In March, Georgia Republicans signed into law SB202, the most blatant attack on voting rights in decades. On May 6, Florida Governor Ron DeSantis signed into law a sweeping voter restriction law that will significantly restrict mail-in voting. Similar legislation is snaking through state legislatures across the country. These bills are a direct response to the Congressional losses experienced by the Republicans in 2020. Looking ahead to the midterms, they are employing their favorite strategy, rigging the system, in order to regain control.
In the wake of the fraught 2020 elections and the January 6 assault on the Capitol, Biden has taken office and now sits at a 63% approval rating. He has ramped up an impressive vaccination effort and passed the titanic $1.9 trillion relief bill, both of which have directly benefited many Americans. While these efforts are a reflection of the scale of the crisis, and Biden and Democrats will continue to block long-term changes like $15 or Medicare for All, the Republicans could face an uphill battle to regain power.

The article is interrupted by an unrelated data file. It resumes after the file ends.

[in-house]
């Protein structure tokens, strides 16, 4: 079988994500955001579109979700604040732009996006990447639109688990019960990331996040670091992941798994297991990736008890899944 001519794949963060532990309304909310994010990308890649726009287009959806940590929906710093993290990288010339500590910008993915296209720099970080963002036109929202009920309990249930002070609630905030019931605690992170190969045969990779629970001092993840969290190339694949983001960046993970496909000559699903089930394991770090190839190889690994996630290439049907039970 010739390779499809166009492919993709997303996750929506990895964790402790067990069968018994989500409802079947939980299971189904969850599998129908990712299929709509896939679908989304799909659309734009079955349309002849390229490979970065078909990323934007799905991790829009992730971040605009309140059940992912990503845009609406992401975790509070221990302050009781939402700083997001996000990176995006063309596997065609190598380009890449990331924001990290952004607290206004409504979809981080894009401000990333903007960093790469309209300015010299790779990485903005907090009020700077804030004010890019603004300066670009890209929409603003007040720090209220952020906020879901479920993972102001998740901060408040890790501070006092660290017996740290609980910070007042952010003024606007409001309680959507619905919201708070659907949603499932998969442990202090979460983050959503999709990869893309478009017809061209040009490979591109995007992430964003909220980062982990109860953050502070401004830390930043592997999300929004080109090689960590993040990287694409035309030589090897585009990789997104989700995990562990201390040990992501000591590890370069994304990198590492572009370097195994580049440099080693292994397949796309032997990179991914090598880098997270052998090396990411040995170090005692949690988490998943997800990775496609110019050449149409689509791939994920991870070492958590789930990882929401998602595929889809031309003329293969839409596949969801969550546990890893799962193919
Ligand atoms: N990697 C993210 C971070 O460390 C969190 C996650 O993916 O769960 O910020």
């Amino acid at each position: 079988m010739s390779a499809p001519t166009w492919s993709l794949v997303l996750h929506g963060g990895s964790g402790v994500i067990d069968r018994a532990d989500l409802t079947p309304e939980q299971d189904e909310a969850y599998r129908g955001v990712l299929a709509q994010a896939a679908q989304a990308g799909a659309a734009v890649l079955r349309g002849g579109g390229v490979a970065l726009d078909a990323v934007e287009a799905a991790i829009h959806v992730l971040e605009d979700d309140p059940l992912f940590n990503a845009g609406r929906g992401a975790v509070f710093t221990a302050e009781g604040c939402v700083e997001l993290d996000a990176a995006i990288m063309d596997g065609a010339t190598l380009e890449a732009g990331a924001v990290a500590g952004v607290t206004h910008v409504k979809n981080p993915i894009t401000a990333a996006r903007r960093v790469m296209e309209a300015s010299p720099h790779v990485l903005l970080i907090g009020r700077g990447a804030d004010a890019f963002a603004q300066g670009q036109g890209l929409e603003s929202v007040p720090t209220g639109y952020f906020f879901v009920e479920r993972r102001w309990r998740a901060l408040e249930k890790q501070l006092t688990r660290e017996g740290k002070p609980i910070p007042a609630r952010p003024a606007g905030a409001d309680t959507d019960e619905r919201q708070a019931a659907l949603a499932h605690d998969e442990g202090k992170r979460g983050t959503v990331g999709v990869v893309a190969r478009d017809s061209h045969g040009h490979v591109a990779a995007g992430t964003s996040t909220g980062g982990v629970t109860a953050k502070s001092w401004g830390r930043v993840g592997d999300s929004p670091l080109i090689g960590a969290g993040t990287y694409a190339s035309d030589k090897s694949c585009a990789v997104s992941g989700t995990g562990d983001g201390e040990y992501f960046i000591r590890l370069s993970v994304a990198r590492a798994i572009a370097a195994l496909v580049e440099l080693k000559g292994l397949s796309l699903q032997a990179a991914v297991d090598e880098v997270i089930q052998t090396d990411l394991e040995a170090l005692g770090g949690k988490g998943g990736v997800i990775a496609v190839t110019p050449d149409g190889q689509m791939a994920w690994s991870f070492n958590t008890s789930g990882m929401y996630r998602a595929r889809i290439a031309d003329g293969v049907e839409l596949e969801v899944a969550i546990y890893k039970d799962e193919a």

But a few factors may tilt the balance in their favor, like new census data reflecting population growth in Republican strongholds. Given the clear challenge that the Republicans will face in winning many races if they focus solely on mobilizing their base around a Trumpist message, voter suppression is a core part of their strategy. At the moment, the Trump domination of the GOP has if anything become more consolidated even if Trump’s overall approval ratings have declined significantly while Biden’s have now reached 63%.
Georgia and Florida Republicans Suppress the Vote